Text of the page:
Local Hops for Local Beers

The Agricenter is researching best practices for growing hops in the Mid-South

When Memphis-area breweries tout the quality of their beer, they often cite the local water supply. Soon they may be mentioning local hops too.

As it continues its mission to advance knowledge and understanding of agriculture, the Agricenter International is hoping to help make quality, local hops available to Memphis brewers.

“Most of our research is focused on agronomic crops that are grown in the Mid-South,” explained Bruce Kirksey, director of research for the Agricenter. “Some of our crops include corn, cotton, soybeans, rice, wheat and sorghum.”

Illustrations by Rebecca PhillipsIllustrations by Rebecca Phillips

In 2017 the Agricenter added hops to that list.

“One of the Agricenter’s goals has always been creating opportunities to increase diversity of local farming operations with minimal capital investment to increase farm gate revenue,” said Christine Donhardt, director of communications. “The Agricenter has roughly 200 research projects running at any given time. More than two years ago, we began to experiment with hops.”

At the encouragement of Agricenter president John Butler, Kirksey began to research the potential of growing hops, and Agricenter staff built the wood-and-rope trellis system needed for the plant’s runners to climb.


“The impetus came from a desire to capitalize on the growing trend of eating more locally grown food, as well as the explosion of the number of local microbreweries,” said Kirksey.

“Hops bines [the stems of the hops] produce cones that contain a resin that is used for the local flavor. The hops are grown on a trellis system, and Agricenter staff harvests the hops by hand. The hops give beer bitterness when used early in the brewing process, and aroma when added at the end. As a bonus, hops are a preservative, and extend the life of beer.”

In 2017 Kirksey started out planting five varieties of hops. After three growing seasons, he has determined that two of those varieties work well with Memphis soil and growing conditions. He is evaluating additional varieties with hopes of finding more that will grow well in the Mid-South.

EM_LocalHops_Image4.png“Hops plants grow incredibly fast—almost nine inches a day,” said Kirksey. “You can almost see them climbing the trellis ropes. The different varieties mature at different times, so the harvest can be pretty spread out.”

“Each variety offers subtle differences in flavor and different acid contents for a locally brewed beer.”

Kirksey explained that, once the cones are harvested from the plants, they have to be dried to a moisture content of approximately 12 percent. Then they can easily be stored, without deteriorating, for later use.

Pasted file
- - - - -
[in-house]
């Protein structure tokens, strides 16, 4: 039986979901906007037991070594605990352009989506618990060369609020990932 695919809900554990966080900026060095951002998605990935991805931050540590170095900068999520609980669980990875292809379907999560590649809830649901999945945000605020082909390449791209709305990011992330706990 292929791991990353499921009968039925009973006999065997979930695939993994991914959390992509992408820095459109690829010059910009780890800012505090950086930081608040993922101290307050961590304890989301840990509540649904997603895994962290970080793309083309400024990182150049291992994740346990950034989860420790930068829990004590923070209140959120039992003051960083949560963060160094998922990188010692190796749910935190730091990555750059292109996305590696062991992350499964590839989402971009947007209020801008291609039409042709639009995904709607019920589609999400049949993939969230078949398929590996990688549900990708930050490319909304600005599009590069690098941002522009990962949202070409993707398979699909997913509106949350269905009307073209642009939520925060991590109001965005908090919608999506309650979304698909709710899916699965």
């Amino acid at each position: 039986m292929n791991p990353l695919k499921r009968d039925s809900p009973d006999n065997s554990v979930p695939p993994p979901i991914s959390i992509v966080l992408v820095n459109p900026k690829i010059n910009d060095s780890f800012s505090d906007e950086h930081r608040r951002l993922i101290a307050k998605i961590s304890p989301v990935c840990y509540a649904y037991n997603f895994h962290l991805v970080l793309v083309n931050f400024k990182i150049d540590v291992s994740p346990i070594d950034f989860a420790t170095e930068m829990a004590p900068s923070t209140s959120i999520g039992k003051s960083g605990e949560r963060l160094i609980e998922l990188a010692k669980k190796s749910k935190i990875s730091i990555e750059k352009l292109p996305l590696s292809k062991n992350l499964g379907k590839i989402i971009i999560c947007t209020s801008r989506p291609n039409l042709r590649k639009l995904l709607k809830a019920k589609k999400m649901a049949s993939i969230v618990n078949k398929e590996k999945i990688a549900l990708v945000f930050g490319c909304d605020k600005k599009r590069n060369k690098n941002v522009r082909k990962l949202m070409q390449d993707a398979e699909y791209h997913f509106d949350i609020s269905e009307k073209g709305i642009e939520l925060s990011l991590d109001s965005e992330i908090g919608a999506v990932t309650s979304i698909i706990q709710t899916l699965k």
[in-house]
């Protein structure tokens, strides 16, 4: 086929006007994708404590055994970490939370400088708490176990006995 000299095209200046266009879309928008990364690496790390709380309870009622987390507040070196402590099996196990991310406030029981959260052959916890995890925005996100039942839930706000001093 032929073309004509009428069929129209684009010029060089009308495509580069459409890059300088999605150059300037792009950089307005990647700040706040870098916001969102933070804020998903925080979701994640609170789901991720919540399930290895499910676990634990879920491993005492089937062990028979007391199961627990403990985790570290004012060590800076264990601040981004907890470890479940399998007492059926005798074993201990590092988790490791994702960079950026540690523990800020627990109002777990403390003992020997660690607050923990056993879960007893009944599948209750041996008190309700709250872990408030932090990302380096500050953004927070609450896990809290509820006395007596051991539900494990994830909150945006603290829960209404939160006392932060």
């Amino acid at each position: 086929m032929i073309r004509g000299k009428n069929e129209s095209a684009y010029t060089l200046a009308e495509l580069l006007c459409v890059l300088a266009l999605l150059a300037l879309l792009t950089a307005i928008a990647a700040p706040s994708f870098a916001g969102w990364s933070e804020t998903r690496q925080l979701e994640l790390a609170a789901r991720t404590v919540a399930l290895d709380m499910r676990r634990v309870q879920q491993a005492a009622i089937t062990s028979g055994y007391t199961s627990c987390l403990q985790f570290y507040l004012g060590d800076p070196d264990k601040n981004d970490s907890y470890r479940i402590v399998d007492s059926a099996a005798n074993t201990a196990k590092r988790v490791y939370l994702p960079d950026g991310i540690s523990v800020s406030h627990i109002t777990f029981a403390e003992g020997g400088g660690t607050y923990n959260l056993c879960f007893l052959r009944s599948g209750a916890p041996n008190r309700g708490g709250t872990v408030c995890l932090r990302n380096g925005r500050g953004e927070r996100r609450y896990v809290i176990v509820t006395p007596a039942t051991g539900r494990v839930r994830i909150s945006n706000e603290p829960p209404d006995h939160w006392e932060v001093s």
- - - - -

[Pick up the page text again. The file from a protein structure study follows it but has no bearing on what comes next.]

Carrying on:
“Hops are perennial plants, meaning they come back every year,” explained Kirksey. “We just established a three-acre hops yard and expect next year’s plants to break dormancy in March. Then the plants will go through a rapid growth cycle, and the harvest process should occur in July and August.”

Andy Ashby, co-founder and sales manager of Memphis Made Brewing Company, sees local hops as a potentially positive addition to Memphis breweries. “Freshness is one of the competitive edges that we have as a local brewery,” Ashby said.

“Beer is a food product. So it follows that if we could use fresher ingredients, like hops, going into the beer, then that’s something we would want to do. If local growers can produce at a competitive price, I think local breweries would jump at the chance to use hops grown close to home.”

As for the future of hops at the Agricenter, Kirksey said,”We don’t have agreements with any of the local microbreweries. Instead, our intent is to do the research necessary to determine which hops varieties grow best in the Mid-South. Then we want to get that data to growers in the area who can begin growing hops to provide to local breweries like Crosstown Brewing, High Cotton, Ghost River, Memphis Made, Wiseacre and more. That data should be available through our website (agricenter.org) by summer 2020.”

Emily Adams Keplinger is a Memphis-based freelance writer and editor who works for print and digital publications, as well as social media. She enjoys putting a positive spotlight on good people doing good things in hopes of helping connect people to one another and moving our community forward.

From pencil to the pen tool, Rebecca is a full-time artist in the city of Memphis. @rlwphillips